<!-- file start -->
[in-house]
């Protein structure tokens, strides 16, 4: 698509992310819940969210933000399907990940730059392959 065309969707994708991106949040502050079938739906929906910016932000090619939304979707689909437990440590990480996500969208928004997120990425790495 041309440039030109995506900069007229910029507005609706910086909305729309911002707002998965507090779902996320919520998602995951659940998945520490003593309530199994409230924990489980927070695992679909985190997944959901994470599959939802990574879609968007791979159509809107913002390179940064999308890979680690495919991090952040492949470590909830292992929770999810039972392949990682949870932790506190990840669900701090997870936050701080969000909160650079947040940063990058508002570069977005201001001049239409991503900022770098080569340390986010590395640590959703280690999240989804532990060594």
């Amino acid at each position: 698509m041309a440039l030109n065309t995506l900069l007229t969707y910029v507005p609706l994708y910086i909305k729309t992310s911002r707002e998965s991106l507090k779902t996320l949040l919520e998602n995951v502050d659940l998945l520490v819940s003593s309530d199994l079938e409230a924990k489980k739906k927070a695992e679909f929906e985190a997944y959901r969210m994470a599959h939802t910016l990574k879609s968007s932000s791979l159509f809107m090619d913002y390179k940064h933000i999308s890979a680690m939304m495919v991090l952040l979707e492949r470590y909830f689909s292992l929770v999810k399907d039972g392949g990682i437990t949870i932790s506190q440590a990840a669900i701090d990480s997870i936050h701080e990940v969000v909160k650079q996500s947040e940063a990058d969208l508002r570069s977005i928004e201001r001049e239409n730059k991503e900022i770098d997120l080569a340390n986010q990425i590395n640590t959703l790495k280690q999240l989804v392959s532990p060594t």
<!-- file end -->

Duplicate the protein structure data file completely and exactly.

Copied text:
[in-house]
């Protein structure tokens, strides 16, 4: 698509992310819940969210933000399907990940730059392959 065309969707994708991106949040502050079938739906929906910016932000090619939304979707689909437990440590990480996500969208928004997120990425790495 041309440039030109995506900069007229910029507005609706910086909305729309911002707002998965507090779902996320919520998602995951659940998945520490003593309530199994409230924990489980927070695992679909985190997944959901994470599959939802990574879609968007791979159509809107913002390179940064999308890979680690495919991090952040492949470590909830292992929770999810039972392949990682949870932790506190990840669900701090997870936050701080969000909160650079947040940063990058508002570069977005201001001049239409991503900022770098080569340390986010590395640590959703280690999240989804532990060594």
């Amino acid at each position: 698509m041309a440039l030109n065309t995506l900069l007229t969707y910029v507005p609706l994708y910086i909305k729309t992310s911002r707002e998965s991106l507090k779902t996320l949040l919520e998602n995951v502050d659940l998945l520490v819940s003593s309530d199994l079938e409230a924990k489980k739906k927070a695992e679909f929906e985190a997944y959901r969210m994470a599959h939802t910016l990574k879609s968007s932000s791979l159509f809107m090619d913002y390179k940064h933000i999308s890979a680690m939304m495919v991090l952040l979707e492949r470590y909830f689909s292992l929770v999810k399907d039972g392949g990682i437990t949870i932790s506190q440590a990840a669900i701090d990480s997870i936050h701080e990940v969000v909160k650079q996500s947040e940063a990058d969208l508002r570069s977005i928004e201001r001049e239409n730059k991503e900022i770098d997120l080569a340390n986010q990425i590395n640590t959703l790495k280690q999240l989804v392959s532990p060594t």